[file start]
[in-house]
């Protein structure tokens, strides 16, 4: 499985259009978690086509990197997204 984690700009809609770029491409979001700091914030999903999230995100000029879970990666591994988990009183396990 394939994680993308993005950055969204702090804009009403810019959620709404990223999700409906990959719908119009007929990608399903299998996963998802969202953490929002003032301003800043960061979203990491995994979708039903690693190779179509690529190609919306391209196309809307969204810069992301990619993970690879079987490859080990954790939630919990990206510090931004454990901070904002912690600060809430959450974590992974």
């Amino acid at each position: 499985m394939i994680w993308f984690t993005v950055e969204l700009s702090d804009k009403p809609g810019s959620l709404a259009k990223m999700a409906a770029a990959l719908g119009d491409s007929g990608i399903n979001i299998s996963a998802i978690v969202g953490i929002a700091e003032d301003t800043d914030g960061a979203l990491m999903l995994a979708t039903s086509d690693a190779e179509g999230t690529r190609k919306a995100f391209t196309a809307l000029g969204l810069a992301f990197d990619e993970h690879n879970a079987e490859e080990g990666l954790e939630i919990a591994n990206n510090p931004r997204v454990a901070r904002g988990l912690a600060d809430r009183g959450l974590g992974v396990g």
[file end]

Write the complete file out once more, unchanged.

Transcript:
[in-house]
């Protein structure tokens, strides 16, 4: 499985259009978690086509990197997204 984690700009809609770029491409979001700091914030999903999230995100000029879970990666591994988990009183396990 394939994680993308993005950055969204702090804009009403810019959620709404990223999700409906990959719908119009007929990608399903299998996963998802969202953490929002003032301003800043960061979203990491995994979708039903690693190779179509690529190609919306391209196309809307969204810069992301990619993970690879079987490859080990954790939630919990990206510090931004454990901070904002912690600060809430959450974590992974």
């Amino acid at each position: 499985m394939i994680w993308f984690t993005v950055e969204l700009s702090d804009k009403p809609g810019s959620l709404a259009k990223m999700a409906a770029a990959l719908g119009d491409s007929g990608i399903n979001i299998s996963a998802i978690v969202g953490i929002a700091e003032d301003t800043d914030g960061a979203l990491m999903l995994a979708t039903s086509d690693a190779e179509g999230t690529r190609k919306a995100f391209t196309a809307l000029g969204l810069a992301f990197d990619e993970h690879n879970a079987e490859e080990g990666l954790e939630i919990a591994n990206n510090p931004r997204v454990a901070r904002g988990l912690a600060d809430r009183g959450l974590g992974v396990g």